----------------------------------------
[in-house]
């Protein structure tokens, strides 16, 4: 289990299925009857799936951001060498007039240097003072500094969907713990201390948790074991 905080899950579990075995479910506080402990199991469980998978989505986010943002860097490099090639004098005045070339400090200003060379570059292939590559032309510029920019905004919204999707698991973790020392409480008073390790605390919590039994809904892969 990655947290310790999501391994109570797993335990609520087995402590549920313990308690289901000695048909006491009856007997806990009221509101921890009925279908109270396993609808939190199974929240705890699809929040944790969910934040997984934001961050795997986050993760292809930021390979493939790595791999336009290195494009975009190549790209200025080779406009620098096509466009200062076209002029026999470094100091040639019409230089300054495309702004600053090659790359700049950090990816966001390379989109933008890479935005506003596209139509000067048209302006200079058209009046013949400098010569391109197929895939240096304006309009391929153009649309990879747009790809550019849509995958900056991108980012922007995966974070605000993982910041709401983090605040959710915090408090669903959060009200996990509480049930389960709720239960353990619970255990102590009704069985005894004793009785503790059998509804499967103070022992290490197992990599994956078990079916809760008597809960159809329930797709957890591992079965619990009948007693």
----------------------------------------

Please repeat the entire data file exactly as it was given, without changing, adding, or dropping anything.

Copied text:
[in-house]
């Protein structure tokens, strides 16, 4: 289990299925009857799936951001060498007039240097003072500094969907713990201390948790074991 905080899950579990075995479910506080402990199991469980998978989505986010943002860097490099090639004098005045070339400090200003060379570059292939590559032309510029920019905004919204999707698991973790020392409480008073390790605390919590039994809904892969 990655947290310790999501391994109570797993335990609520087995402590549920313990308690289901000695048909006491009856007997806990009221509101921890009925279908109270396993609808939190199974929240705890699809929040944790969910934040997984934001961050795997986050993760292809930021390979493939790595791999336009290195494009975009190549790209200025080779406009620098096509466009200062076209002029026999470094100091040639019409230089300054495309702004600053090659790359700049950090990816966001390379989109933008890479935005506003596209139509000067048209302006200079058209009046013949400098010569391109197929895939240096304006309009391929153009649309990879747009790809550019849509995958900056991108980012922007995966974070605000993982910041709401983090605040959710915090408090669903959060009200996990509480049930389960709720239960353990619970255990102590009704069985005894004793009785503790059998509804499967103070022992290490197992990599994956078990079916809760008597809960159809329930797709957890591992079965619990009948007693």